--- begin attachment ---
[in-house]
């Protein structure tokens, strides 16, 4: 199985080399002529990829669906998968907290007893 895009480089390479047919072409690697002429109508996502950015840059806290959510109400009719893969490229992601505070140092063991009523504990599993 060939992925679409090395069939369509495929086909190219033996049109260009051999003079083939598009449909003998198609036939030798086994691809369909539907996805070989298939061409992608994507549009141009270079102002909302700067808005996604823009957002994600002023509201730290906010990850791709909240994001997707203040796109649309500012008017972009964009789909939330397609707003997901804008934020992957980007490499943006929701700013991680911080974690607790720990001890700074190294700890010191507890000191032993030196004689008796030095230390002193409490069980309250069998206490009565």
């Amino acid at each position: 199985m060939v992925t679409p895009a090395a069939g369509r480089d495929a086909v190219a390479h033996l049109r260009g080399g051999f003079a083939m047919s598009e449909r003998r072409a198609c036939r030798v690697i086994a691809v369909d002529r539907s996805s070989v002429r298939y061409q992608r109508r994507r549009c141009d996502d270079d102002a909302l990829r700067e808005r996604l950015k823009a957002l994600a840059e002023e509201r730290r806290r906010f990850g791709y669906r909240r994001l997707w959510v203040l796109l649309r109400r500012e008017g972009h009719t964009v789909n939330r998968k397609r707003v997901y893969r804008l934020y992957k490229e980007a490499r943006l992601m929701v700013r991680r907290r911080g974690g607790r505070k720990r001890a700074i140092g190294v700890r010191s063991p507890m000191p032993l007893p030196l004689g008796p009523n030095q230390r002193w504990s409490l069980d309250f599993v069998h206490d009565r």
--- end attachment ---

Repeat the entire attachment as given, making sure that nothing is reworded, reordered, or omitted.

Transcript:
[in-house]
């Protein structure tokens, strides 16, 4: 199985080399002529990829669906998968907290007893 895009480089390479047919072409690697002429109508996502950015840059806290959510109400009719893969490229992601505070140092063991009523504990599993 060939992925679409090395069939369509495929086909190219033996049109260009051999003079083939598009449909003998198609036939030798086994691809369909539907996805070989298939061409992608994507549009141009270079102002909302700067808005996604823009957002994600002023509201730290906010990850791709909240994001997707203040796109649309500012008017972009964009789909939330397609707003997901804008934020992957980007490499943006929701700013991680911080974690607790720990001890700074190294700890010191507890000191032993030196004689008796030095230390002193409490069980309250069998206490009565």
């Amino acid at each position: 199985m060939v992925t679409p895009a090395a069939g369509r480089d495929a086909v190219a390479h033996l049109r260009g080399g051999f003079a083939m047919s598009e449909r003998r072409a198609c036939r030798v690697i086994a691809v369909d002529r539907s996805s070989v002429r298939y061409q992608r109508r994507r549009c141009d996502d270079d102002a909302l990829r700067e808005r996604l950015k823009a957002l994600a840059e002023e509201r730290r806290r906010f990850g791709y669906r909240r994001l997707w959510v203040l796109l649309r109400r500012e008017g972009h009719t964009v789909n939330r998968k397609r707003v997901y893969r804008l934020y992957k490229e980007a490499r943006l992601m929701v700013r991680r907290r911080g974690g607790r505070k720990r001890a700074i140092g190294v700890r010191s063991p507890m000191p032993l007893p030196l004689g008796p009523n030095q230390r002193w504990s409490l069980d309250f599993v069998h206490d009565r």